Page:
The “gnashing of teeth” is going to stay

“Weeping and gnashing of teeth” is one of those typical neologisms favoured by Martin Luther. And this pithy formulation will also remain in the new 2017 Bible translation. Other expressions, however, will change.

Starting in January 2019, the freshly revised 2017 Luther Bible will serve as the foundation for sermons in the German-speaking divine services of the New Apostolic Church. It will take the place of the current 1984 edition. The new translation results in quite a few word changes. For example: “brood of vipers” (Luther 1984) will be rendered as “generation of vipers” (Luther 2017), and “heritage” will become “inheritance”. The underlying motive for these changes was the urgent desire to assign greater significance to the original Hebrew and Greek texts in this edition, as compared to the 1984 revision. The German Bible Society, which is always mindful of Luther’s Bible translations, gave the following reasoning for this revision to the Luther translation: the discovery of the scrolls in Qumran and advances in the textual criticism of linguistic and literary scholarship, especially in the Old Testament, have made a revision necessary.

Many small changes

One of the things that stand out is that the address “brothers”, as is customary in many New Testament texts, has been replaced by “brothers and sisters”. For example, Romans 1: 13 now reads as follows: “Now I do not want you to be unaware, brothers and sisters, that I often planned to come to you …” The Greek term adelphos, which was generally translated as “brothers” in the past, can refer to both men and women.

Relatively speaking, there have been more changes in the Old Testament and the Apocrypha. In the New Testament, many of the word changes have been made for philological reasons: the word “penny” becomes “farthing”, and the “tempest” described in Matthew 8: 24—“And suddenly a great tempest arose on the sea, so that the boat was covered with the waves. But He was asleep”—now appears as a “quake”. The Greek source text uses the word seismos which suggests more of a quake than a storm. For this reason, the passage in the 2017 Luther translation now states: “And suddenly there was a great quake in the sea, so that the boat was covered by the waves. But He was asleep.”

Although the many small changes—which in some instances only affect a single word or a sentence—may appear rather marginal, it is nevertheless evident that they thread their way through the text as a whole and at times change its characteristic style. Occasionally new accents are set in terms of content as well. One of the things that has remained, however, is Luther’s typical avoidance of the term ‘church’. The Greek word ekklesia is exclusively rendered as “congregation” in the German text.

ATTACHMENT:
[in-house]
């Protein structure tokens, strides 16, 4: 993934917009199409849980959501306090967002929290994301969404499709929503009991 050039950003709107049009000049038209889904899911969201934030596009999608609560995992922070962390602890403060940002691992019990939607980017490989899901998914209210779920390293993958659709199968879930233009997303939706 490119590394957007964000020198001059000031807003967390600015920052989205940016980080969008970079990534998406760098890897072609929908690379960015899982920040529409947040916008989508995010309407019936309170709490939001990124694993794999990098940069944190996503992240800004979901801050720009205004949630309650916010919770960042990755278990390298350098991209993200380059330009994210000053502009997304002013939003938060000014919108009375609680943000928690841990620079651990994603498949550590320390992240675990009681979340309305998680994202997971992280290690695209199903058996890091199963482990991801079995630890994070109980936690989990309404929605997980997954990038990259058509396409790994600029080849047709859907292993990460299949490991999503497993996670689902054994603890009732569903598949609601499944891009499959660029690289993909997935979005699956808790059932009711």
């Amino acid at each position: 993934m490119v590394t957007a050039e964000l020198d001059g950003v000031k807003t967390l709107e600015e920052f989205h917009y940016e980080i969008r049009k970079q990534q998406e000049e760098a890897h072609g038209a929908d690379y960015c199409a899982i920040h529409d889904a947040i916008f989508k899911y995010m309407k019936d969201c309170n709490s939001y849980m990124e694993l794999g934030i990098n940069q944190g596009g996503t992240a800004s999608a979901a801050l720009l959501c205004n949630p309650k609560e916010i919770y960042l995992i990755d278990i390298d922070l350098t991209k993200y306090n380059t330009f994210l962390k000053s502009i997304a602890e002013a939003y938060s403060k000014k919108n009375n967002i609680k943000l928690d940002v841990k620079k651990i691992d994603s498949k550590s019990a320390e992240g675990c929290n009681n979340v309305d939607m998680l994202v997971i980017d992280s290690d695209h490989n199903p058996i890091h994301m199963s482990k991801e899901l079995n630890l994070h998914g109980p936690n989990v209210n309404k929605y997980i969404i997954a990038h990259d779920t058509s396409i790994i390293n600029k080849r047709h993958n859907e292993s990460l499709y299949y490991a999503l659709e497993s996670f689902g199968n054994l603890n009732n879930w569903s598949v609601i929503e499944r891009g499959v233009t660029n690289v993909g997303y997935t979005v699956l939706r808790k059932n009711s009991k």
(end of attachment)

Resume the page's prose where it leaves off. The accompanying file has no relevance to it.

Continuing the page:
Catechism citations will remain unchanged for now

“Since the changes in the 2017 Luther Bible are not overly dramatic, no updates will be made to the biblical quotations in the Catechism for the time being,” explains Chief Apostle Jean-Luc Schneider. “They do not have any bearing on the content or the theological positions of the Catechism.”

The Chief Apostle, who has written a greeting in Bible editions intended for New Apostolic congregations, expresses the following: “The translation of Holy Scripture by Martin Luther has left a decisive impact on German language, literature, and music. Thus it is not at all surprising that it has accompanied our Church in the German-speaking regions since its beginnings. New Apostolic theology, as well as the language of its sermons and worship, owe a great deal to the Luther Bible.” He appeals to believers to make fervent use of the Bible in their private lives as well: “The Bible is of central significance in divine service, however, it is just as important to accord it sufficient room in one’s private life of faith.”

Reading the Bible is important

Concerning this, the Catechism states the following in “It is recommendable for every believer to read regularly from Holy Scripture, as it comforts and edifies, provides orientation and admonition, and serves to promote knowledge. The important thing in this process is the attitude of heart with which the reader studies the Bible. The striving for the fear of God and sanctification, together with sincere prayer for correct understanding, are contributing factors for profitable reading of the Bible. Reading the Bible intensively leads to a better understanding of the gospel. This in turn promotes knowledge and reinforces certainty of faith.”

Photo: Oliver Rütten

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Peter Johanning
Divine service, Doctrinal instruction